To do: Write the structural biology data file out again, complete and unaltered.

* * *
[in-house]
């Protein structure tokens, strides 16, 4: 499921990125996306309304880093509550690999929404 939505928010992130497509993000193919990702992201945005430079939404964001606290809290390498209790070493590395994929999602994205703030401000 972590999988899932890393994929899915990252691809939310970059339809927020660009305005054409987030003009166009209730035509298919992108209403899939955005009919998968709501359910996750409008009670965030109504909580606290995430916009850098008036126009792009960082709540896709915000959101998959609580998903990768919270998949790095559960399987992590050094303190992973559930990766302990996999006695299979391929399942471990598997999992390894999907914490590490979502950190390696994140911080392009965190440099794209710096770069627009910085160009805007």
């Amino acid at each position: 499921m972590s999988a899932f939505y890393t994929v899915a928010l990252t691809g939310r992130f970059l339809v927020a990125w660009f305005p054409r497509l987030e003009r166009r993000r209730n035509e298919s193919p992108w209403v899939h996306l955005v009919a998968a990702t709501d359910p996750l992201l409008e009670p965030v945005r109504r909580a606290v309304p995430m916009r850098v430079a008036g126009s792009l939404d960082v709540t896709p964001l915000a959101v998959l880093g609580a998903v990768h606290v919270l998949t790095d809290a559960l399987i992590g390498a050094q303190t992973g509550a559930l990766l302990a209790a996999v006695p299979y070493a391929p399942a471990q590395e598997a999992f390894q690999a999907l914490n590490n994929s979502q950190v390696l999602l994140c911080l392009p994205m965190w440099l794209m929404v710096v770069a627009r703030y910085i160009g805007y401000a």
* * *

[in-house]
């Protein structure tokens, strides 16, 4: 499921990125996306309304880093509550690999929404 939505928010992130497509993000193919990702992201945005430079939404964001606290809290390498209790070493590395994929999602994205703030401000 972590999988899932890393994929899915990252691809939310970059339809927020660009305005054409987030003009166009209730035509298919992108209403899939955005009919998968709501359910996750409008009670965030109504909580606290995430916009850098008036126009792009960082709540896709915000959101998959609580998903990768919270998949790095559960399987992590050094303190992973559930990766302990996999006695299979391929399942471990598997999992390894999907914490590490979502950190390696994140911080392009965190440099794209710096770069627009910085160009805007």
């Amino acid at each position: 499921m972590s999988a899932f939505y890393t994929v899915a928010l990252t691809g939310r992130f970059l339809v927020a990125w660009f305005p054409r497509l987030e003009r166009r993000r209730n035509e298919s193919p992108w209403v899939h996306l955005v009919a998968a990702t709501d359910p996750l992201l409008e009670p965030v945005r109504r909580a606290v309304p995430m916009r850098v430079a008036g126009s792009l939404d960082v709540t896709p964001l915000a959101v998959l880093g609580a998903v990768h606290v919270l998949t790095d809290a559960l399987i992590g390498a050094q303190t992973g509550a559930l990766l302990a209790a996999v006695p299979y070493a391929p399942a471990q590395e598997a999992f390894q690999a999907l914490n590490n994929s979502q950190v390696l999602l994140c911080l392009p994205m965190w440099l794209m929404v710096v770069a627009r703030y910085i160009g805007y401000a």